Wednesday, June 11, 2008

New medication: A man has to be a man about it..or a boy

Jacob had his appointment at the rheumatologist today. What a long day it was. We left for Boston at noon and got home about 5:30 with all of the traffic!

Dr. Lopez the rheumatologist spoke with Dr. Foster this morning before we came. They decided that Humira would be the next option. I kind of figured that would be the route they were going to go. Humira is a drug that is a Biologic response modifier. It is the next step on the ladder to treat aggressive uveitis. This medication is given in a injection every other week. I am very nervous about starting this medication because the side effects are very scary!! One of the side effects listed on this is lymphoma! This drug along with the MTX are both immunesuppresants.

The rest of the visit went well. Jacob's knee is still improving. Still no cortisone recommendation. Jake also had bloodwork, a TB test and a chest xray to prepare for the new medication. The TB test was a little difficult for him to do. It took about 1/2 hours to convince him to do it. He was crying his heart out! After that was the xray and then the bloodwork. He really surprised us with the bloodwork. He did great and no tears for that!

On the ride home I gave Jacob the pamplet on the medication to read. He was reading it and said why is it talking about injections and nurses. So I told him that he was going to need injections every other week for this medication. He didn't look too happy. I let him think about it for a while and asked him again later what he thought about it. He said he was okay with it. He told me a man's got to be a man about it! I said to him that the shot will hurt he said he can handle it.(I have heard that the shot is extremely painful!) This poor kid has grown so much in the last six months. I am so proud of him. He even said today, mom it could be worse.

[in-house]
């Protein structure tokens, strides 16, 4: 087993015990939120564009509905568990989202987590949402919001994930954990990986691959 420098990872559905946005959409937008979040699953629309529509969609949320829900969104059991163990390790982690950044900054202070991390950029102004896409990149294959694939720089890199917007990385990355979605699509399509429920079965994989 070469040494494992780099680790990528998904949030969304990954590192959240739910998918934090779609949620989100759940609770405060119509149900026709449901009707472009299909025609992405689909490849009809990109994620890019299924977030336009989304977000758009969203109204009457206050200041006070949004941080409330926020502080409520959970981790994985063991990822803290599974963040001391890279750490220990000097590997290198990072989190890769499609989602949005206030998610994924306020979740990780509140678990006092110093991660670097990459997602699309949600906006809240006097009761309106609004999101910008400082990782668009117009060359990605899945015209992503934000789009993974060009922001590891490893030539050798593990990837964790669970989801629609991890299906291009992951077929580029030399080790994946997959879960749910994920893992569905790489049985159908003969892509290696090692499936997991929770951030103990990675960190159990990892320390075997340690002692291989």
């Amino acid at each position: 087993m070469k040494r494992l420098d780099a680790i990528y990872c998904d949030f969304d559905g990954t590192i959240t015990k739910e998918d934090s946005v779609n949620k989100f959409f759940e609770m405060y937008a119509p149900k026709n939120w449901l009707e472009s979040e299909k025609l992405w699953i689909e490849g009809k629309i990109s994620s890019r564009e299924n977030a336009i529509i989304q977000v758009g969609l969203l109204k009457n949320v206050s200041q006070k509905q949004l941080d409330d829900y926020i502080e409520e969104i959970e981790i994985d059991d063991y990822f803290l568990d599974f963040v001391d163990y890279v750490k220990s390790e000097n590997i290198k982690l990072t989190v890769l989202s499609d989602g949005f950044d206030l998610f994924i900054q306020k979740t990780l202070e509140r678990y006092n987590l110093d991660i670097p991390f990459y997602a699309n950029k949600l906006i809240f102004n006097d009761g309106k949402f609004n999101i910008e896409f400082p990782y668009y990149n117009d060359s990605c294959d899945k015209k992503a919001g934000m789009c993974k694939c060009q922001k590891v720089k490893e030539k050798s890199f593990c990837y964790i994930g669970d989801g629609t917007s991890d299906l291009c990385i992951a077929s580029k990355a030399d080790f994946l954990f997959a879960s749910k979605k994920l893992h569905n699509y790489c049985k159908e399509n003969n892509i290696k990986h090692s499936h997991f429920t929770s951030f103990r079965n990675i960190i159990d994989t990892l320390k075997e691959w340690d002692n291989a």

So the next step is getting the medication. It has to get approval from the insurance. Humira actually hasn't been approved for uveitis. It has been only approved for severe rheumatoid arthritis in adults and polyarticular JRA. (Jacob is pauciarticular-less than four joints involved) It has shown to be effective in treating uveitis though. I am hoping the insurance doesn't give us any trouble. I think the drug is close to $2000.00 a month. YIKES!!!!

Once we get the drug in hand. We have to go to the pedi. to have the first shot administered. He will have to sit there for about 20 minutes to make sure there isn't an allergic reaction. I am hoping by Monday we can have it done.

Dr. Foster wants to see us back in 4 weeks, to see if the drug helped. Then we see the rheumatologist to adjust the drugs if necessary. So the current meds will be the methotrexate and humira. We will be able to stop the indocin. Yay for that!


Tami said...

Hello! I have thoroughly enjoyed reading your post. It lets people know that they aren't alone out there! This disease and its effects on the eyes is so rare that many nights we look out at the world and think.. are we the only ones? I have a very special little friend who has JRA. He has been through 3 surgeries on his eyes now (since the first of the year). He is so afraid he will be blind. It is hard to reassure an 11 year old that everything will be ok when you have such intense fear yourself! We aren't certain that what is being done is the best thing, but it is so rare that its hard to know. Now the surgeon who has been doing his cataract surgery is not going to do any more surgeries (on anyone) so it makes you second guess yourself...its really hard! I have been doing some checking with Dr. Stephen Foster.. it does sound like his is foremost in his field! I worry so much for this boy because the dr.s he is seeing have never seen or dealt with any of this before... Good luck to you however.. You and your family are in my prayers